Bayern Munich were not the biggest club in their own city, let alone the country, when Gerd Muller signed in 1964.
The Bavarians’ major trophy haul at that time consisted of a single league championship in 1932 and a maiden DFB-Pokal success 25 years later. Muller joined a second-tier side.
On Tuesday, two days after the club great’s passing, Bayern celebrated his life in fitting fashion with a record-extending ninth DFL-Supercup triumph – a competition they have to win silverware simply to enter.
The Bundesliga dominance, cup after cup and six European crowns… all that history can be traced back to Muller’s decision to head for Bayern rather than rivals 1860 Munich.
He was there for the first four Bundesliga titles – the top scorer on each occasion – and for three European Cups in three years, Muller’s standards slipping as Jupp Heynckes was the leading marksman in the third season.
In 15 years, the remarkable forward tallied 566 Bayern goals, a benchmark that stands to this day. Muller’s Bundesliga total of 365 is also unsurpassed.
As those numbers show, breaking a Muller record is no simple task, but Robert Lewandowski finally did so last season when scoring 41 goals in a single Bundesliga campaign, edging beyond the legend’s 40 in 1971-72.
“I achieved a goal that once seemed impossible to imagine,” Lewandowski wrote on his Twitter page in May. “I’m so unbelievably proud to make history for Bayern, and to play a part in creating the stories that fans will tell their children – following in the footsteps of legends like Gerd Muller.”
It made sense then for Lewandowski to be front and centre again at Signal Iduna Park as Muller was remembered.
He clutched a number nine shirt ahead of kick-off as a moment’s silence broke into applause, the Borussia Dortmund fans recognising a legacy that goes beyond club lines.
It was a lovely tribute, but Muller would have been more familiar with Lewandowski’s subsequent nods to his greatest predecessor.
Muller was the ultimate 18-yard box centre-forward, a mantle Lewandowski has taken on and exhibited expertly against his former side.
Manuel Neuer, another of the Bayern players carrying a Muller shirt, kept Dortmund at bay at one end – finishing with four saves – before his club’s latest outstanding number nine showed Erling Haaland and BVB’s team of young pretenders how it is done at the other.
“Lewandowski has proven over several years now that he is a world-class striker,” coach Julian Nagelsmann said before the game. “Erling hasn’t been in the league that long, although his scoring rate is great.”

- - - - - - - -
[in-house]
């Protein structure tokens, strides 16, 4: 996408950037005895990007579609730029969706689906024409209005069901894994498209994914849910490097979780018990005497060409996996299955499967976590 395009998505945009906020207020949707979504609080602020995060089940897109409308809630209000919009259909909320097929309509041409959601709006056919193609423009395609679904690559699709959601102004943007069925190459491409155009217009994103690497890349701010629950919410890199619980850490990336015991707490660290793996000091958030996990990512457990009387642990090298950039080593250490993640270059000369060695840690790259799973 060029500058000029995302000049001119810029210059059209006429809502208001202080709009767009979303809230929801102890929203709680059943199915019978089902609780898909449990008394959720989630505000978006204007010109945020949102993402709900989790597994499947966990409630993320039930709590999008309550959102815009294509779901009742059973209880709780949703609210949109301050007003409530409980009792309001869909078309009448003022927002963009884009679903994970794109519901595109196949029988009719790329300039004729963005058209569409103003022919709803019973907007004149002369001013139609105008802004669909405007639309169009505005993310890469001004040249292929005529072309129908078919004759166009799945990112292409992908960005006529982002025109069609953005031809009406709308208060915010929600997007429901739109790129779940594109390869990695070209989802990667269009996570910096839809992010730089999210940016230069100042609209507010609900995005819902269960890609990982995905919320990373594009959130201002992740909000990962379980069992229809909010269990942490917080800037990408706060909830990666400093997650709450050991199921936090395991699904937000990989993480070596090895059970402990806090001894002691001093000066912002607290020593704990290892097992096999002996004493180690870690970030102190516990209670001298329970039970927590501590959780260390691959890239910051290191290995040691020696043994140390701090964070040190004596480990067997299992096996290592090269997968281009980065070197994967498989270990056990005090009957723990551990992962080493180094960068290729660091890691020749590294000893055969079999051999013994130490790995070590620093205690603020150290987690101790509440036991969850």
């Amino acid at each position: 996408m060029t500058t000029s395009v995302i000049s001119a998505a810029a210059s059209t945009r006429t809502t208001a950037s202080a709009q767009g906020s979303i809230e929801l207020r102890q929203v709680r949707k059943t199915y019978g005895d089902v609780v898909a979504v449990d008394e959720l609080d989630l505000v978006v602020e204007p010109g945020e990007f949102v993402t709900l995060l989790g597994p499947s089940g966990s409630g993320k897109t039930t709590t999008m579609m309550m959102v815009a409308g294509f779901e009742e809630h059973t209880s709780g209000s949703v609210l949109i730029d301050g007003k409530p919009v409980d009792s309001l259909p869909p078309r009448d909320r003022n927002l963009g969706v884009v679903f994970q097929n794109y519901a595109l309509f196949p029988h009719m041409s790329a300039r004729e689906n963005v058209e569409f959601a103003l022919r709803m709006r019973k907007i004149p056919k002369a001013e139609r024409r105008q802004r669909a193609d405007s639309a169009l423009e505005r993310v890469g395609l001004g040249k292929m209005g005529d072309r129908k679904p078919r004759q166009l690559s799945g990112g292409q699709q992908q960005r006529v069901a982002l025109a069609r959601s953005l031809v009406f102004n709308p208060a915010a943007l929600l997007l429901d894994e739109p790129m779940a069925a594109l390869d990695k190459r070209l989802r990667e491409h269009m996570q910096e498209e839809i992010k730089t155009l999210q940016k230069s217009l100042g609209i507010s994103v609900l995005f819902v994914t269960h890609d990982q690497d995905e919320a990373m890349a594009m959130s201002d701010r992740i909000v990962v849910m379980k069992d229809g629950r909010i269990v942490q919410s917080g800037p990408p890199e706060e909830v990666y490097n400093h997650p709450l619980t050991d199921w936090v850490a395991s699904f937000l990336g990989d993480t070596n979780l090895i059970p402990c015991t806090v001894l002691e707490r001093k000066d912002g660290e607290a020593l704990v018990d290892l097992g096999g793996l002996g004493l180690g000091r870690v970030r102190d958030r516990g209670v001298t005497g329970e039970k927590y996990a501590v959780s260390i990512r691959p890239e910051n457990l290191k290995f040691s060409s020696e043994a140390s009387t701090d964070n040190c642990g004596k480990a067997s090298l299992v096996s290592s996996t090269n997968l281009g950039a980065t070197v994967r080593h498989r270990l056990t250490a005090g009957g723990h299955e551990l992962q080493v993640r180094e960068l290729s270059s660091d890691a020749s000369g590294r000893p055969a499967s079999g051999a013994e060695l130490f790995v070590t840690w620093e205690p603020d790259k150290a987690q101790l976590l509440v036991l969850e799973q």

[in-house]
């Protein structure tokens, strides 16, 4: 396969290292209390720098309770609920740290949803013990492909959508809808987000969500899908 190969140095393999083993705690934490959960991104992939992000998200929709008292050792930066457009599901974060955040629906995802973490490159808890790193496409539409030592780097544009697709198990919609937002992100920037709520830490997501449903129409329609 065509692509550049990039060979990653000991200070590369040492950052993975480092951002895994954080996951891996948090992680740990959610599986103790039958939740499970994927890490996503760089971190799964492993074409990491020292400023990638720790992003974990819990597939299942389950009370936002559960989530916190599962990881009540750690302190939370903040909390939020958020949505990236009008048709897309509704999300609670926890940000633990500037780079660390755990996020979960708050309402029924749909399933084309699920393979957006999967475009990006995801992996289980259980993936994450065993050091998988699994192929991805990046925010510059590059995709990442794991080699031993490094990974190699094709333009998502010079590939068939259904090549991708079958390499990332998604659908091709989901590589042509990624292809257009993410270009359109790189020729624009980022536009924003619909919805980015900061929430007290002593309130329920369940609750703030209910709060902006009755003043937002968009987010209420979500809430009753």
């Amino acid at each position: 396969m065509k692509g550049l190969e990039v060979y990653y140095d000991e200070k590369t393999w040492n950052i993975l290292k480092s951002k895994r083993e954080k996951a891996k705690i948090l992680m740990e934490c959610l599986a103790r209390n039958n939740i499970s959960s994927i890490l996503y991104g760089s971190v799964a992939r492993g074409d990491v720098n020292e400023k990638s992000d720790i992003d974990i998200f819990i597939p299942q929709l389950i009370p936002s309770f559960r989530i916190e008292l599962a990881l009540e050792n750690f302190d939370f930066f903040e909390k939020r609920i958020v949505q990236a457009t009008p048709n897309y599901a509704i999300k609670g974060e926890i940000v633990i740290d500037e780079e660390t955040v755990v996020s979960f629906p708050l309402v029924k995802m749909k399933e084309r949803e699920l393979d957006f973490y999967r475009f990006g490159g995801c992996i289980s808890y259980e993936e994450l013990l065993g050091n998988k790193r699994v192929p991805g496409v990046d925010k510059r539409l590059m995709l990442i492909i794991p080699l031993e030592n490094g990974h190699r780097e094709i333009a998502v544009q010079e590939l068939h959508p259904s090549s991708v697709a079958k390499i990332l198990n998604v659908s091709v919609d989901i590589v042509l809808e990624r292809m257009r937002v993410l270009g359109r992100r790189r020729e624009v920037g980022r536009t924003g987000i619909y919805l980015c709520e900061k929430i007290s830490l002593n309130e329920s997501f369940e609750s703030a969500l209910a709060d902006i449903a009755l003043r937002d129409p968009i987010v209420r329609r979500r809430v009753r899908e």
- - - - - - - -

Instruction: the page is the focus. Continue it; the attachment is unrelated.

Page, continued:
That proven Lewandowski class brought a brutal, brilliant opener, his header from Serge Gnabry’s left-wing cross thumped into the bottom-left corner. The outcome of a chance that was worth a moderate 0.29 expected goals (xG) was never in doubt.
And Lewandowski was involved again, in the box again, when Bayern appeared to put the game beyond doubt four minutes after half-time, waving a leg towards Alphonso Davies’ low cross in an attempt at a flick that ran instead for Thomas Muller’s tap-in, the late Bayern superstar’s namesake having been the third visiting player to hold up a red shirt in a pre-match show of respect.
Perhaps the linesman was a Gerd Muller fan, too, twice ruling in Bayern’s favour when Youssoufa Moukoko and Haaland each ran away to score – the second call considerably closer than the first.
There was no ruling out a blistering Marco Reus strike, which briefly threatened Bayern’s control, but Manuel Akanji’s dallying let Lewandowski in again and the Dortmund fans know exactly how that tends to go. This time with an xG of 0.25 – merely the fifth-best chance of the match – the 32-year-old made it look routine.
A seventh Supercup strike, Lewandowski extended another record that is all his own – albeit in a competition Muller never graced.
The Poland international is Muller’s nearest challenger in Bundesliga terms, with 278 goals, and deserves to be counted in such company, even if he has just added to Bayern’s reputation rather than transformed it. Lewandowski has also now scored in 14 successive matches for Bayern, meaning he needs to net in just two more to match another of Muller’s all-time records (16, in 1969-70).
14 – Robert Lewandowski has scored in his 14th consecutive competitive game for Bayern, breaking his personal record. In German professional football, only Gerd Müller has scored in more consecutive games in all competitions (16 in 1969-70). Homage. #BVBFCB #Supercup pic.twitter.com/R94eJAamNI
— OptaFranz (@OptaFranz) August 17, 2021
Meanwhile, this was not Haaland’s night, but he too could have one eye on the sort of standards Muller set. Still just 21, Haaland has 42 goals in 44 Bundesliga games – or one every 84.8 minutes – and Hasan Salihamidzic has acknowledged Bayern would be “amateurs” not to consider signing the striker.
Given the apparent inevitability of a transfer at the end of this campaign, the BVB sensation would seemingly have to join Germany’s powerhouse to stay in the Bundesliga and close on Muller or Lewandowski.
Bayern do not need a replacement up front just yet, though, after their latest legend ensured 2021-22 would continue an almost constant theme since Muller broke all barriers, with silverware heading back to Bavaria.